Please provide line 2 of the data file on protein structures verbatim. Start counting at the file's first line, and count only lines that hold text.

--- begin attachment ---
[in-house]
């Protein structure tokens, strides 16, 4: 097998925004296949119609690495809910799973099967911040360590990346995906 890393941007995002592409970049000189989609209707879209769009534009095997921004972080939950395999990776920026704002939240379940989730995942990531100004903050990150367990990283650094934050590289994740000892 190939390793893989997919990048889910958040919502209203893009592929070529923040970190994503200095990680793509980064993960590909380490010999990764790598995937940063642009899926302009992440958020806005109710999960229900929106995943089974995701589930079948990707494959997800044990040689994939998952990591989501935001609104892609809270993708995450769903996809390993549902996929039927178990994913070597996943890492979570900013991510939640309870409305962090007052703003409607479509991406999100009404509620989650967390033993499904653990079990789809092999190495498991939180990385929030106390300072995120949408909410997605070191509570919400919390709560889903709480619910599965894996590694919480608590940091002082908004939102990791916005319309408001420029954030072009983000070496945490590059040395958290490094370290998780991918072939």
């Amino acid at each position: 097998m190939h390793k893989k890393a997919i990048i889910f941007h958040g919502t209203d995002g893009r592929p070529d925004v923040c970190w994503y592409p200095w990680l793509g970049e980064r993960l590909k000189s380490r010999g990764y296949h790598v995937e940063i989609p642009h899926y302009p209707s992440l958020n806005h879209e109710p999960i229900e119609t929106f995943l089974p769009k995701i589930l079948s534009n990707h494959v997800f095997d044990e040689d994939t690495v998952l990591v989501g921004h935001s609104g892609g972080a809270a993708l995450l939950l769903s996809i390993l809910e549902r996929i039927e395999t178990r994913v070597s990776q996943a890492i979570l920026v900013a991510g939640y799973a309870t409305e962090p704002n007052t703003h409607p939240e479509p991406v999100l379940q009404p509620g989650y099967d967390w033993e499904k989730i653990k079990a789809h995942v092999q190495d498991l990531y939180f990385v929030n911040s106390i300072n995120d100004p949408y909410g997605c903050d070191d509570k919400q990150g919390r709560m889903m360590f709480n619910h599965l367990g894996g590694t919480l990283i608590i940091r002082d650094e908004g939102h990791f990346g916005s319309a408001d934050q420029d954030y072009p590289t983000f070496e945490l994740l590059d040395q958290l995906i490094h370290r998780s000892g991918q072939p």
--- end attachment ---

């Protein structure tokens, strides 16, 4: 097998925004296949119609690495809910799973099967911040360590990346995906 890393941007995002592409970049000189989609209707879209769009534009095997921004972080939950395999990776920026704002939240379940989730995942990531100004903050990150367990990283650094934050590289994740000892 190939390793893989997919990048889910958040919502209203893009592929070529923040970190994503200095990680793509980064993960590909380490010999990764790598995937940063642009899926302009992440958020806005109710999960229900929106995943089974995701589930079948990707494959997800044990040689994939998952990591989501935001609104892609809270993708995450769903996809390993549902996929039927178990994913070597996943890492979570900013991510939640309870409305962090007052703003409607479509991406999100009404509620989650967390033993499904653990079990789809092999190495498991939180990385929030106390300072995120949408909410997605070191509570919400919390709560889903709480619910599965894996590694919480608590940091002082908004939102990791916005319309408001420029954030072009983000070496945490590059040395958290490094370290998780991918072939």